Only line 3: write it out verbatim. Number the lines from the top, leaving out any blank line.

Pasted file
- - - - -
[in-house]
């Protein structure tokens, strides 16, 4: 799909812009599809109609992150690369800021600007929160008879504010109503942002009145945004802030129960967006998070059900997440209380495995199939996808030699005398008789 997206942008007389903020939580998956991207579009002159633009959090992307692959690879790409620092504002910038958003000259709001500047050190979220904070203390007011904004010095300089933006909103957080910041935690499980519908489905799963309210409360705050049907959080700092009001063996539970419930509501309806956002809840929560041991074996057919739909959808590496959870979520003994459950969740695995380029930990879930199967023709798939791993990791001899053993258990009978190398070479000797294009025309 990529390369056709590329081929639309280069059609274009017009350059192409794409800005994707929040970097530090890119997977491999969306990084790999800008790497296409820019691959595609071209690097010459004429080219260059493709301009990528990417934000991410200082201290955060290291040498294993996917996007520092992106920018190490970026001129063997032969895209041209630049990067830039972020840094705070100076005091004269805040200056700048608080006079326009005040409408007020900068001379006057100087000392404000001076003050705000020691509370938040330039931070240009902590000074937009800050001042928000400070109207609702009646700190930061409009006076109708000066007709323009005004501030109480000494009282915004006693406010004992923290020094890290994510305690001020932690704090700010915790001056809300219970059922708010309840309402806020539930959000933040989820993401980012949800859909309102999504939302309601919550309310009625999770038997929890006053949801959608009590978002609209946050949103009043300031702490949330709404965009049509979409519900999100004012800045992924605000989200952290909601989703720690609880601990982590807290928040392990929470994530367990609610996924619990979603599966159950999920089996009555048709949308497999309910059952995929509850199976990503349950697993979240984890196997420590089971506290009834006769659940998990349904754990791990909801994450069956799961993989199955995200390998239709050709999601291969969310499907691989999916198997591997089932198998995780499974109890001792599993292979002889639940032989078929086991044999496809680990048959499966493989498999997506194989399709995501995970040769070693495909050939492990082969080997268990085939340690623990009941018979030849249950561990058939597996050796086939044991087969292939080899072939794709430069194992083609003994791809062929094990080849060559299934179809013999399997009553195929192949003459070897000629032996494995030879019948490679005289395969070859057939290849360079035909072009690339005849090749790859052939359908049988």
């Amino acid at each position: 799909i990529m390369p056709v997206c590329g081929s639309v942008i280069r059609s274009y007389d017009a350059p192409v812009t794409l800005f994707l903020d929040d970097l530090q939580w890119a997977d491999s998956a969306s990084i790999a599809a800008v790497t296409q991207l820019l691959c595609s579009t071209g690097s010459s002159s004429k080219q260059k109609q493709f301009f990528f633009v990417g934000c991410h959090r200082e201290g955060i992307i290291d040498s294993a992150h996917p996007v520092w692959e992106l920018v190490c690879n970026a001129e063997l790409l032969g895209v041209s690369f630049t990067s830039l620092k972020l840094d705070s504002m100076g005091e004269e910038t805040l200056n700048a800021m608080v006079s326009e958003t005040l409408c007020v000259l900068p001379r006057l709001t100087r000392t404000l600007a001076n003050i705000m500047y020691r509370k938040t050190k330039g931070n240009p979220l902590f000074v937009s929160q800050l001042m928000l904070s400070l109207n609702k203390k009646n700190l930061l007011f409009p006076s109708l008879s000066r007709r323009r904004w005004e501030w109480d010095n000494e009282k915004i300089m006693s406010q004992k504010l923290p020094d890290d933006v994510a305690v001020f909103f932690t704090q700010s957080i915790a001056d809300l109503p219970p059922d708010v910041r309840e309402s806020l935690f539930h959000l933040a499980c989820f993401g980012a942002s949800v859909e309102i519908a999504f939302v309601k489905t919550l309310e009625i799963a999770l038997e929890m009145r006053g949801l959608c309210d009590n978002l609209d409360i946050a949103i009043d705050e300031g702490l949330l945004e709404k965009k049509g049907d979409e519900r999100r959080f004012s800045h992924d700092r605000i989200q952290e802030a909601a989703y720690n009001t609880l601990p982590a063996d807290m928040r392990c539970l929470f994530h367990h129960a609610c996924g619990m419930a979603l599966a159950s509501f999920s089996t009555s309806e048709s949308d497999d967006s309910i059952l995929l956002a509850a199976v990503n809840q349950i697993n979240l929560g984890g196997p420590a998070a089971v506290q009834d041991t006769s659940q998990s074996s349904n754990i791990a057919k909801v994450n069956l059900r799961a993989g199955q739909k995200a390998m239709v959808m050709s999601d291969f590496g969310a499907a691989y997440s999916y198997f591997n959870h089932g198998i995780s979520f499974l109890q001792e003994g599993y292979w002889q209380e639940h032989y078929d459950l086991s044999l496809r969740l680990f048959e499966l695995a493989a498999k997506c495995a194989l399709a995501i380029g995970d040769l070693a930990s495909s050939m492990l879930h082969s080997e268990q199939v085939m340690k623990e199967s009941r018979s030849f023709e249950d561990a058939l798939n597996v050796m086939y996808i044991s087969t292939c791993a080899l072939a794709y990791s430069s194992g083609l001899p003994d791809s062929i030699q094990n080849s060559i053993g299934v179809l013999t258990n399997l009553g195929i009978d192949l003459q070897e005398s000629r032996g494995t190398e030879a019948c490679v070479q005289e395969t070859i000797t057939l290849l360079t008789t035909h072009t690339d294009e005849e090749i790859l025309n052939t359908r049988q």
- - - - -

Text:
């Amino acid at each position: 799909i990529m390369p056709v997206c590329g081929s639309v942008i280069r059609s274009y007389d017009a350059p192409v812009t794409l800005f994707l903020d929040d970097l530090q939580w890119a997977d491999s998956a969306s990084i790999a599809a800008v790497t296409q991207l820019l691959c595609s579009t071209g690097s010459s002159s004429k080219q260059k109609q493709f301009f990528f633009v990417g934000c991410h959090r200082e201290g955060i992307i290291d040498s294993a992150h996917p996007v520092w692959e992106l920018v190490c690879n970026a001129e063997l790409l032969g895209v041209s690369f630049t990067s830039l620092k972020l840094d705070s504002m100076g005091e004269e910038t805040l200056n700048a800021m608080v006079s326009e958003t005040l409408c007020v000259l900068p001379r006057l709001t100087r000392t404000l600007a001076n003050i705000m500047y020691r509370k938040t050190k330039g931070n240009p979220l902590f000074v937009s929160q800050l001042m928000l904070s400070l109207n609702k203390k009646n700190l930061l007011f409009p006076s109708l008879s000066r007709r323009r904004w005004e501030w109480d010095n000494e009282k915004i300089m006693s406010q004992k504010l923290p020094d890290d933006v994510a305690v001020f909103f932690t704090q700010s957080i915790a001056d809300l109503p219970p059922d708010v910041r309840e309402s806020l935690f539930h959000l933040a499980c989820f993401g980012a942002s949800v859909e309102i519908a999504f939302v309601k489905t919550l309310e009625i799963a999770l038997e929890m009145r006053g949801l959608c309210d009590n978002l609209d409360i946050a949103i009043d705050e300031g702490l949330l945004e709404k965009k049509g049907d979409e519900r999100r959080f004012s800045h992924d700092r605000i989200q952290e802030a909601a989703y720690n009001t609880l601990p982590a063996d807290m928040r392990c539970l929470f994530h367990h129960a609610c996924g619990m419930a979603l599966a159950s509501f999920s089996t009555s309806e048709s949308d497999d967006s309910i059952l995929l956002a509850a199976v990503n809840q349950i697993n979240l929560g984890g196997p420590a998070a089971v506290q009834d041991t006769s659940q998990s074996s349904n754990i791990a057919k909801v994450n069956l059900r799961a993989g199955q739909k995200a390998m239709v959808m050709s999601d291969f590496g969310a499907a691989y997440s999916y198997f591997n959870h089932g198998i995780s979520f499974l109890q001792e003994g599993y292979w002889q209380e639940h032989y078929d459950l086991s044999l496809r969740l680990f048959e499966l695995a493989a498999k997506c495995a194989l399709a995501i380029g995970d040769l070693a930990s495909s050939m492990l879930h082969s080997e268990q199939v085939m340690k623990e199967s009941r018979s030849f023709e249950d561990a058939l798939n597996v050796m086939y996808i044991s087969t292939c791993a080899l072939a794709y990791s430069s194992g083609l001899p003994d791809s062929i030699q094990n080849s060559i053993g299934v179809l013999t258990n399997l009553g195929i009978d192949l003459q070897e005398s000629r032996g494995t190398e030879a019948c490679v070479q005289e395969t070859i000797t057939l290849l360079t008789t035909h072009t690339d294009e005849e090749i790859l025309n052939t359908r049988q």